Tuesday 24 April 2018

What Lies Beneath: The Leap by Jenny Richardson

The Leap by Jenny Richardson, Oil on paper, courtesy Taylor Galleries

The Leap by Jenny Richardson
The Leap by Jenny Richardson

Niall MacMonagle

When John Donne wrote, in 1624, that "No man is an island, entire of itself, every man is a piece of the continent, a part of the main," he wasn't thinking Brexit - but Donne's words were "shimmering away there," says artist Jenny Richardson when she created this painting.

But Richardson is also turning Donne's idea on its head. This isolated, islanded figure, "a dear friend whose energy and enthusiasm I love", looks pretty content. It's a small work with a big emotion.

Born in Edinburgh, Richardson has lived in Allihies in West Cork since 1998.

"I first came to Ireland with friends who were buying a house here and I have been swithering backwards and forwards between Beara and Scotland ever since.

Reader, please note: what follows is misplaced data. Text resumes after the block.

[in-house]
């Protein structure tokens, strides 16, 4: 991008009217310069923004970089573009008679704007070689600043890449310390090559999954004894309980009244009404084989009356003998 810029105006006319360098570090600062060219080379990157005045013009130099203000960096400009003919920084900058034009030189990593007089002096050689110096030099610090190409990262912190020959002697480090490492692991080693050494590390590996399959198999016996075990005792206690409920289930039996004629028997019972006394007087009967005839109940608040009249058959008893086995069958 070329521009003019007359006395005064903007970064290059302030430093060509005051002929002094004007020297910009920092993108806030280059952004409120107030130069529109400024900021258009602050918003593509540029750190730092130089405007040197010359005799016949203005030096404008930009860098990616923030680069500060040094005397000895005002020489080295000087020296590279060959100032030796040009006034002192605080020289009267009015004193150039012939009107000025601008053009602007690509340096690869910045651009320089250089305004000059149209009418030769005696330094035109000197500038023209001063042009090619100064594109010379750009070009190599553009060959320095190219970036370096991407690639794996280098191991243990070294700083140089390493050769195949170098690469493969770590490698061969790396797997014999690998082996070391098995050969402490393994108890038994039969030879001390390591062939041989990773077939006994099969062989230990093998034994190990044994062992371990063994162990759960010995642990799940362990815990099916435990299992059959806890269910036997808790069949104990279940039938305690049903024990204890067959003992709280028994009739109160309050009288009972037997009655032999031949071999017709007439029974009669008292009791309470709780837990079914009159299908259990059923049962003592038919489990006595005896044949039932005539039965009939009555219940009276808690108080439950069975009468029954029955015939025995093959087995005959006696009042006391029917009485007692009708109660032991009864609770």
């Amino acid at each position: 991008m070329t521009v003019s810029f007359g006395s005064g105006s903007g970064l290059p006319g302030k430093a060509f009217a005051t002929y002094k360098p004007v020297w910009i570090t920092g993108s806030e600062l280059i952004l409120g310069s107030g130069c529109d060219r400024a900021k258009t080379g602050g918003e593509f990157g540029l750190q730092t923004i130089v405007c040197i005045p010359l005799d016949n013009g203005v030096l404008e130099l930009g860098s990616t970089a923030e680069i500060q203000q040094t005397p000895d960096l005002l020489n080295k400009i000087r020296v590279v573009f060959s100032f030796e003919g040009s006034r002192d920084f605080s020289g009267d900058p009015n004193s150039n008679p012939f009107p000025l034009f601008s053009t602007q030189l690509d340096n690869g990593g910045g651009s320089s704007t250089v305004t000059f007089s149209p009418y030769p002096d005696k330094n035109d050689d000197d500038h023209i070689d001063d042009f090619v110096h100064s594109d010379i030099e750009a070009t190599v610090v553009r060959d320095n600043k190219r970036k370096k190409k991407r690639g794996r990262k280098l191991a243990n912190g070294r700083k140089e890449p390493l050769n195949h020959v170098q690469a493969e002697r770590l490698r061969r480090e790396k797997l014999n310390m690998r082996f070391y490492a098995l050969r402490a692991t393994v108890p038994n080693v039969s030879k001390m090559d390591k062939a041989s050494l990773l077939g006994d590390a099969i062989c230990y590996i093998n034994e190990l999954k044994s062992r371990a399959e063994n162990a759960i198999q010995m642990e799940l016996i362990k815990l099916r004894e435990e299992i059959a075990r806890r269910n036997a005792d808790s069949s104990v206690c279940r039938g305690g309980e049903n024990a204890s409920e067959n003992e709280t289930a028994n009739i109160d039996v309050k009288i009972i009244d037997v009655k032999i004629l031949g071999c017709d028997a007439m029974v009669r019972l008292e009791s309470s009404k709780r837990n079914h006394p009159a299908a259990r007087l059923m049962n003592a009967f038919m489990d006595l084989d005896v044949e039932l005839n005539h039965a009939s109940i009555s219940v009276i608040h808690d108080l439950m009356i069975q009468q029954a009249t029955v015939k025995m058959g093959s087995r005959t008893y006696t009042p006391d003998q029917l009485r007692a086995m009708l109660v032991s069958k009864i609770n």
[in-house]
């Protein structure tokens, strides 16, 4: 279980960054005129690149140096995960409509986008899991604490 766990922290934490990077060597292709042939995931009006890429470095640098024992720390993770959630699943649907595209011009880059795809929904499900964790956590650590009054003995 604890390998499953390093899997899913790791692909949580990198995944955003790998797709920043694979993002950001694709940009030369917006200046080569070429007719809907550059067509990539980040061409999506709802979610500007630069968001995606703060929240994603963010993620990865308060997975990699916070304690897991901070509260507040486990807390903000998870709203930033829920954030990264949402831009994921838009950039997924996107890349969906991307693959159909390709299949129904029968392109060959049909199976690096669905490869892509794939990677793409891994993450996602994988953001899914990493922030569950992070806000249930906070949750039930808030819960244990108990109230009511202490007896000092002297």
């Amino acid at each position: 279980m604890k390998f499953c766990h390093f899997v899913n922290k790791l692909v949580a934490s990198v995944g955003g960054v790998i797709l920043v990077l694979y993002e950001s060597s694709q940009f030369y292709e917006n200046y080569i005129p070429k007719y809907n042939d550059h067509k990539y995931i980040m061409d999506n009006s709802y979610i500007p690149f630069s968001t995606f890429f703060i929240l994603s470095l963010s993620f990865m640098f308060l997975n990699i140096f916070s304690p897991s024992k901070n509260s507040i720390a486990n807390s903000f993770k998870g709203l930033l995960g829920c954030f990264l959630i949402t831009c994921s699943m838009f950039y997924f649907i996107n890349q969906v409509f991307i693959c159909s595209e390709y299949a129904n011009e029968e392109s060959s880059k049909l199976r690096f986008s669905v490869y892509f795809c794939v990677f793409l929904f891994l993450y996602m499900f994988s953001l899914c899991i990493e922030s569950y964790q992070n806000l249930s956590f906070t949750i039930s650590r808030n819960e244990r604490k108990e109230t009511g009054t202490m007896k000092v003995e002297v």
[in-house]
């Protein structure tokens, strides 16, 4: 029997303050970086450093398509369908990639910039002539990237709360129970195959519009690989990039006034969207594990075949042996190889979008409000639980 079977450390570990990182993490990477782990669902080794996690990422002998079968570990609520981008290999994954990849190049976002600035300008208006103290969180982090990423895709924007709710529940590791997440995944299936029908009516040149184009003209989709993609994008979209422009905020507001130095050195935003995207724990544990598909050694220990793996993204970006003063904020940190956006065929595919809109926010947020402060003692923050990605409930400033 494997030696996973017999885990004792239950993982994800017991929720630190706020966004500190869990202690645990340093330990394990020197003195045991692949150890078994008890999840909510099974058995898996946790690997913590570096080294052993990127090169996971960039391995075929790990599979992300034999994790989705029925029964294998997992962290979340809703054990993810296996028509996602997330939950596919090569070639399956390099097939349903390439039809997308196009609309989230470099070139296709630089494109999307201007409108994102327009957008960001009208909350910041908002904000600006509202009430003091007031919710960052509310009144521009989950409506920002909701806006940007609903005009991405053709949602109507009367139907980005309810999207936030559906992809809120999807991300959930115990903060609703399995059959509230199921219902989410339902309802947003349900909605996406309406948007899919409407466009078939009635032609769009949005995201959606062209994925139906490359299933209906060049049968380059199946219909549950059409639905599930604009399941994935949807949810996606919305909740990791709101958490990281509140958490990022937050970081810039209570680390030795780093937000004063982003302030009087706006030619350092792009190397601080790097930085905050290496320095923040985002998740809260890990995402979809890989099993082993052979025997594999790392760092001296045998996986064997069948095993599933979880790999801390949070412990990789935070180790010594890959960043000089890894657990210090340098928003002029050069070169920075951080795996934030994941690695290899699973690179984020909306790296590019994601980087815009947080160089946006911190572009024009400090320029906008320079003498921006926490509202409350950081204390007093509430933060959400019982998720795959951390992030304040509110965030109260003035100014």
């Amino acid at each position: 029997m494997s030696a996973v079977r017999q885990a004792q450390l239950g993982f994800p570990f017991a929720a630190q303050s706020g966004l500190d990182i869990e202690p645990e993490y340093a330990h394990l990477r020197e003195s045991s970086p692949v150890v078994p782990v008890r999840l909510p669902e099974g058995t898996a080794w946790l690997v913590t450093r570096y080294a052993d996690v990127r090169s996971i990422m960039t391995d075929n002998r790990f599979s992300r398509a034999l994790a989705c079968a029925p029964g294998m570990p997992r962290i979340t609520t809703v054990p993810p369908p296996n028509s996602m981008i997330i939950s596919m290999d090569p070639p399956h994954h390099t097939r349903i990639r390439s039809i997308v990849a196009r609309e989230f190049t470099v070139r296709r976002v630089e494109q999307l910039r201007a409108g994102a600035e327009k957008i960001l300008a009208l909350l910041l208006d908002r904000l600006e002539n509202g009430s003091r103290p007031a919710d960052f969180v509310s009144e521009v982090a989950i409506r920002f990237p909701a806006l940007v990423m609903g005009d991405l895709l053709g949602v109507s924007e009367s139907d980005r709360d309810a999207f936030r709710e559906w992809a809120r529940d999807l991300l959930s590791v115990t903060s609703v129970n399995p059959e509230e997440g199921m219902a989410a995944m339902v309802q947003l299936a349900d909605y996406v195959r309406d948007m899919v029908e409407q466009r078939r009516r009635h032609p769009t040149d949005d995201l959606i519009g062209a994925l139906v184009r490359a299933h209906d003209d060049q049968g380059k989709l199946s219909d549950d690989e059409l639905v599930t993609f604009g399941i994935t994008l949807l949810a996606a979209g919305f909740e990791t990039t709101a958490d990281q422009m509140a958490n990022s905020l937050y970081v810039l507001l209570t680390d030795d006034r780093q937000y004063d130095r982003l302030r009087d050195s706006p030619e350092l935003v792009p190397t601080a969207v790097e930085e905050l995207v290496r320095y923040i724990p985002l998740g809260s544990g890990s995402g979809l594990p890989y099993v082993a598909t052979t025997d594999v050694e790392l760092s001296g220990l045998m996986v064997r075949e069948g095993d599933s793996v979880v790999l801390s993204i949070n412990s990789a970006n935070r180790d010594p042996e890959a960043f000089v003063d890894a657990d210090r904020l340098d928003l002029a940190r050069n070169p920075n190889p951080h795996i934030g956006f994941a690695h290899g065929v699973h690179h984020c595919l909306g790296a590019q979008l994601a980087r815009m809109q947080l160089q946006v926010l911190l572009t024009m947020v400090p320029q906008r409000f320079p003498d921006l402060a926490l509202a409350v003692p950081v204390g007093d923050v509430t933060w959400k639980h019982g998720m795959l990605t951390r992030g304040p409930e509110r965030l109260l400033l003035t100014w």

"I built a lovely tin studio where I love to work in the mornings when the studio is much lighter than my old house and very cheering to be in."

For Richardson, since attending art college back in the early 1960s, there has been the portrait phrase, the still life phase, a lot of dog paintings commissions, and six or seven years ago, her stark, powerful Polio Paintings that record a life on hold in 1948.

"They were painted from memory. I made them for myself, astonished at how much I recalled from the years between four and five - but Sarah Walker unearthed them, she showed them in her gallery in Castletownbere, and they became a book, a healing job," shown at Edinburgh Royal Infirmary.

Waterford Healing Arts Trust also exhibited the paintings at Waterford University Hospital. And, adds Richardson, "Joni Mitchell, Neil Young, Frida Kahlo all had polio so maybe it has wonderful side effects!"

This recent work is one of Richardson's island paintings. Many of them, she says, are about: "isolation and fear of heights".

"The increasing lack of strength in my limbs which has limited my movement seems to have liberated my imagination. My bad balance inspired me to paint my self portrait standing astride the roof of my house conducting the ravens and choughs."

And there's a similar exuberance in The Leap, "maybe it should be The Lep!" Though isolated, the figure, with raised arms thrown back in wild abandon, drinks in the sunshine that casts a shadow on a little island that stands rock solid in a beautifully green, beautifully blue sea.

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